A FEW OTHER EVENTS FOR
- Happy birthday John Wallner (Hail Stones and Halibut Bones).
- Itâ€™s the birth date of Walt Morey (1907â€“1992), Gentle Ben, Joan Lowery Nixon (1927â€“2003), Nightmare, and painter Norman Rockwell (1894â€“1978). Read Norman Rockwell: Storyteller With a Brush by Beverly Gherman.
- In 1690, the Massachusetts colony issues first paper money in America. Read A Smart Girlâ€™s Guide to Money: How To Make It, Save It, and Spend It by Nancy Holyoke, illustrated by Ali Douglass.
- Boy Scout Anniversary Week begins today. Read The Official Handbook for Boys: The First Boy Scout Handbook, originally published in 1911.
The sixteen-day celebration of Chinese New Year, marking the year of the Wood Horse, began on January 31. If you want to prepare for this event there is a perfect book to read, published only a few years ago.
What does it mean to be a Chinese-American, particularly if most traces of your native culture have vanished from your life? When writer Grace Lin traveled to Hong Kong, Taiwan, and China to answer this question, she immersed herself in the legends and folktales of the country. Just as other authors before her (Jean Fritz or Allen Say) hunted for their roots by creating childrenâ€™s books, Grace took her own personal journey and wrote one of the best books of the twenty-first century, Where the Mountain Meets the Moon.
Of all the books I have read in the last few years, Where the Mountain Meets the Moon stands as good a chance of becoming a classic as any book in this time period. A Newbery Honor book that adults and children adore, the story works for independent reading or for reading aloud in both families and second through sixth grade classrooms. It is a particularly good choice for sharing because the short chapters, filled with action and lyrical language, can be enjoyed just one or a few at a time. Wherever you end the narrative, young readers want it picked up again.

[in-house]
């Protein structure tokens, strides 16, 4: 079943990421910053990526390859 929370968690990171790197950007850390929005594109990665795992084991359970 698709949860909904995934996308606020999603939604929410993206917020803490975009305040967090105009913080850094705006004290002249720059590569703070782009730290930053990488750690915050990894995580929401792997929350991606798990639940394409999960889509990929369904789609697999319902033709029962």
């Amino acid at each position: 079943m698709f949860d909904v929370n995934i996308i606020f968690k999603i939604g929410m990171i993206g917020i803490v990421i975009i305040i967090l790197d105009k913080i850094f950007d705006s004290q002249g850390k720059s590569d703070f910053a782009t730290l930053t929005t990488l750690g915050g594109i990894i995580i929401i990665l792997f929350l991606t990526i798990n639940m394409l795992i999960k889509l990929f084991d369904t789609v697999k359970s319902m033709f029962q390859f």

In a land conjured up from Chinese folklore, a young girl Minli lives in poverty with her parents in the dull, brown village where Fruitless Mountain and the Jade River meet. Although poor in possessions, her father is rich in imagination, telling her wonderful stories of folklore and adventure. In a plot that perfectly follows the pattern of the hero quest as outlined by Joseph Campbell, Minli sets off to find the Old Man in the Moon and ask him for good fortune for her family. Her journey brings her the friendship of a dragon, a visit with the King, the help of a family that has learned the formula for perfect happiness, and, finally, a chance to make one request of the Old Man. In the end, all of the stories intersect to provide a completely satisfying and touching conclusion.
For this polished and well-crafted text, the publisher has gone the extra mile in terms of book design. Beautiful, thick ivory paper, full-color artwork, and elegant typography add to the enjoyment of reading the book. Not only does the book seem timeless in both story and content, it looks like the kind of book that can be kept on a bookshelf, proudly, for a long, long time.
Where the Mountain Meets the Moon reminds us that our best books for children can borrow from tradition and mine literature already in existence, if they do so in an original way. For children, after all, books always seem â€śnew.â€ťÂ Thank you Grace Lin for this absolutely spectacular story, one worth reading and rereading every new year.
Hereâ€™s a passage from Where the Mountain Meets the Moon:
Once when there were no rivers on the earth, the Jade Dragon was in charge of clouds. She decided when and where the clouds would rain upon the land and when they would stop. She was very proud of her power and of the reverence the people of earth paid her. Jade Dragon had four dragon children, Pearl, Yellow, Long, and Black. They were large and strong and good and kind. They helped Jade Dragon with her work, and whenever they flew in the sky she was overwhelmed with love and pride.
Originally posted February 3, 2011. Updated for .